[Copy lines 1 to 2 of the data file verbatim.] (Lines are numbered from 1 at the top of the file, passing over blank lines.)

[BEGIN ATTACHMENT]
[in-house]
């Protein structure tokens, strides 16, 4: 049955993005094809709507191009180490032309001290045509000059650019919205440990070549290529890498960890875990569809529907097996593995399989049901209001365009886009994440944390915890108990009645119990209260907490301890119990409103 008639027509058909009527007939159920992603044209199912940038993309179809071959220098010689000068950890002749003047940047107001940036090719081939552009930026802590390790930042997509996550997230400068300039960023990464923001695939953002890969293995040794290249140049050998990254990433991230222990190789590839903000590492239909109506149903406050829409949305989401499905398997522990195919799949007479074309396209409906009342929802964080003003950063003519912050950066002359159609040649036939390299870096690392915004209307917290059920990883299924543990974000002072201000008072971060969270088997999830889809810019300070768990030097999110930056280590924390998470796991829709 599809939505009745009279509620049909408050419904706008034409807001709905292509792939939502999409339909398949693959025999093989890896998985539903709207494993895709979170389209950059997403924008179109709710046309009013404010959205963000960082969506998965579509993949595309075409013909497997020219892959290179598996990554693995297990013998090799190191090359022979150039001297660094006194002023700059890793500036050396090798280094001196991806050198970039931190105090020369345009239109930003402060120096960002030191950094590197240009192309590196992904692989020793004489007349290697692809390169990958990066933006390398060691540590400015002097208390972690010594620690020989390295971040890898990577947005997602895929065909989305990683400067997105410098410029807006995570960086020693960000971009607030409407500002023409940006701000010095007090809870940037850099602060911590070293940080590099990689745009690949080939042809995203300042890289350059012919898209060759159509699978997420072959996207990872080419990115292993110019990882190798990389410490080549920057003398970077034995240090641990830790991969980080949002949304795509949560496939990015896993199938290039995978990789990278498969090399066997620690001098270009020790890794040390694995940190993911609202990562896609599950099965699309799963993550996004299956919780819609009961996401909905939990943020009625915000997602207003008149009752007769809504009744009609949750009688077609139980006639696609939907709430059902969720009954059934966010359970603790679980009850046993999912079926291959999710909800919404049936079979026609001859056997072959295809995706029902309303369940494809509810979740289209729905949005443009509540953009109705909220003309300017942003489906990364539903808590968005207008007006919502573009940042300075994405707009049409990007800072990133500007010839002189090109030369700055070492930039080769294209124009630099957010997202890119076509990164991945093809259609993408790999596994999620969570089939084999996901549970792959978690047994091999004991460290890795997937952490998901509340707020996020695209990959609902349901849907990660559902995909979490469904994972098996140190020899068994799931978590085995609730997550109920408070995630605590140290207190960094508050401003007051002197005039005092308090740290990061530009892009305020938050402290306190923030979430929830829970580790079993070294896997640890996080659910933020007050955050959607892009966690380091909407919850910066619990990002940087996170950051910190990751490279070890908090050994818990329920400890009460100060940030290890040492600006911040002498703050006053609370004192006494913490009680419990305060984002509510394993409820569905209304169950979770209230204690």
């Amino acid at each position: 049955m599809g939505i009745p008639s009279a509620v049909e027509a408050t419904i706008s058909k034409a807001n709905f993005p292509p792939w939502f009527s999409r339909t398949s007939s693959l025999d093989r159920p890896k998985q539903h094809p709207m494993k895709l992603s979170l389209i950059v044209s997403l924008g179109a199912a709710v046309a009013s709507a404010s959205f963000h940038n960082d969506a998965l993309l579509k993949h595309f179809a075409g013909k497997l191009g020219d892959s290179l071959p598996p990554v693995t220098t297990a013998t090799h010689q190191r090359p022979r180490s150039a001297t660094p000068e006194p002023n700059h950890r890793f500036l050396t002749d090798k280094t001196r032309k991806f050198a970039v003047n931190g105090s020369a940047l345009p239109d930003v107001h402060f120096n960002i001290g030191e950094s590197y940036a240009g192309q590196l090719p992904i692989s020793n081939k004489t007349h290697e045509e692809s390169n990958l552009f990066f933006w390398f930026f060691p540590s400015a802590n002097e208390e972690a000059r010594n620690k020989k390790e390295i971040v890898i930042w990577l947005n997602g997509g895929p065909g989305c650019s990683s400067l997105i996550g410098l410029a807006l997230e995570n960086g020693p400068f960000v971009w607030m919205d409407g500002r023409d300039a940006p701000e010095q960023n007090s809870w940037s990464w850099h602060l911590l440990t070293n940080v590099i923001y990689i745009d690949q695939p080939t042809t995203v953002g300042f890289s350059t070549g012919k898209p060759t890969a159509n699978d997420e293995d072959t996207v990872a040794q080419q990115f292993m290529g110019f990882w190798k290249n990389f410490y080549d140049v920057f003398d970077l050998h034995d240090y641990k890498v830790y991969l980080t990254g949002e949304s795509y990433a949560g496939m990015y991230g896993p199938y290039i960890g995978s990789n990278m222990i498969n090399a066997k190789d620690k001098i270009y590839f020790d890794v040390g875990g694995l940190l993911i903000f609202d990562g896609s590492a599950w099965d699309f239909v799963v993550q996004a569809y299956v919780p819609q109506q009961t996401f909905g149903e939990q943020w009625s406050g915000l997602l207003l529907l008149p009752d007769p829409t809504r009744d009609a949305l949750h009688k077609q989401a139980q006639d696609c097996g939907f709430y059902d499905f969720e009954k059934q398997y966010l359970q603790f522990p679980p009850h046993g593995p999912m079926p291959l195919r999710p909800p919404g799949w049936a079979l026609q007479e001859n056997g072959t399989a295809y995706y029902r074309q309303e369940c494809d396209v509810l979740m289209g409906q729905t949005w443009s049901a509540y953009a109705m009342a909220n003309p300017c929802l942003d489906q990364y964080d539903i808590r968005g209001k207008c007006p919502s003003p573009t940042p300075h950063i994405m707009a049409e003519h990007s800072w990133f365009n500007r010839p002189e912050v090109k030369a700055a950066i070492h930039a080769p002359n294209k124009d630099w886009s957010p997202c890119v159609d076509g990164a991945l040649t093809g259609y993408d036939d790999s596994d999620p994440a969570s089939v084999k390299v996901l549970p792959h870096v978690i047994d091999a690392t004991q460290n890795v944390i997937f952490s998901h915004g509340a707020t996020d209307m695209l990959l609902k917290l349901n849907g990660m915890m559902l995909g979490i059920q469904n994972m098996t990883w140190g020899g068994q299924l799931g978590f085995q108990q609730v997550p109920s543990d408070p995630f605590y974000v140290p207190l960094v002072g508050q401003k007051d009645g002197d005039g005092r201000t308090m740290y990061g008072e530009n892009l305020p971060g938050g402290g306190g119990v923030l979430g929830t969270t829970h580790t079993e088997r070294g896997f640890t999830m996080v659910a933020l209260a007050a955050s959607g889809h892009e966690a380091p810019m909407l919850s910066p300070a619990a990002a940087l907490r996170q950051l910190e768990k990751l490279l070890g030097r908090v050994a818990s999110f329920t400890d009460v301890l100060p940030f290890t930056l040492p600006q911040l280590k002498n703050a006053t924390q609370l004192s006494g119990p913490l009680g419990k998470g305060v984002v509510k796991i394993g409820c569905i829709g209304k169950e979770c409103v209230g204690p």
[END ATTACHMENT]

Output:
[in-house]
């Protein structure tokens, strides 16, 4: 049955993005094809709507191009180490032309001290045509000059650019919205440990070549290529890498960890875990569809529907097996593995399989049901209001365009886009994440944390915890108990009645119990209260907490301890119990409103 008639027509058909009527007939159920992603044209199912940038993309179809071959220098010689000068950890002749003047940047107001940036090719081939552009930026802590390790930042997509996550997230400068300039960023990464923001695939953002890969293995040794290249140049050998990254990433991230222990190789590839903000590492239909109506149903406050829409949305989401499905398997522990195919799949007479074309396209409906009342929802964080003003950063003519912050950066002359159609040649036939390299870096690392915004209307917290059920990883299924543990974000002072201000008072971060969270088997999830889809810019300070768990030097999110930056280590924390998470796991829709 599809939505009745009279509620049909408050419904706008034409807001709905292509792939939502999409339909398949693959025999093989890896998985539903709207494993895709979170389209950059997403924008179109709710046309009013404010959205963000960082969506998965579509993949595309075409013909497997020219892959290179598996990554693995297990013998090799190191090359022979150039001297660094006194002023700059890793500036050396090798280094001196991806050198970039931190105090020369345009239109930003402060120096960002030191950094590197240009192309590196992904692989020793004489007349290697692809390169990958990066933006390398060691540590400015002097208390972690010594620690020989390295971040890898990577947005997602895929065909989305990683400067997105410098410029807006995570960086020693960000971009607030409407500002023409940006701000010095007090809870940037850099602060911590070293940080590099990689745009690949080939042809995203300042890289350059012919898209060759159509699978997420072959996207990872080419990115292993110019990882190798990389410490080549920057003398970077034995240090641990830790991969980080949002949304795509949560496939990015896993199938290039995978990789990278498969090399066997620690001098270009020790890794040390694995940190993911609202990562896609599950099965699309799963993550996004299956919780819609009961996401909905939990943020009625915000997602207003008149009752007769809504009744009609949750009688077609139980006639696609939907709430059902969720009954059934966010359970603790679980009850046993999912079926291959999710909800919404049936079979026609001859056997072959295809995706029902309303369940494809509810979740289209729905949005443009509540953009109705909220003309300017942003489906990364539903808590968005207008007006919502573009940042300075994405707009049409990007800072990133500007010839002189090109030369700055070492930039080769294209124009630099957010997202890119076509990164991945093809259609993408790999596994999620969570089939084999996901549970792959978690047994091999004991460290890795997937952490998901509340707020996020695209990959609902349901849907990660559902995909979490469904994972098996140190020899068994799931978590085995609730997550109920408070995630605590140290207190960094508050401003007051002197005039005092308090740290990061530009892009305020938050402290306190923030979430929830829970580790079993070294896997640890996080659910933020007050955050959607892009966690380091909407919850910066619990990002940087996170950051910190990751490279070890908090050994818990329920400890009460100060940030290890040492600006911040002498703050006053609370004192006494913490009680419990305060984002509510394993409820569905209304169950979770209230204690």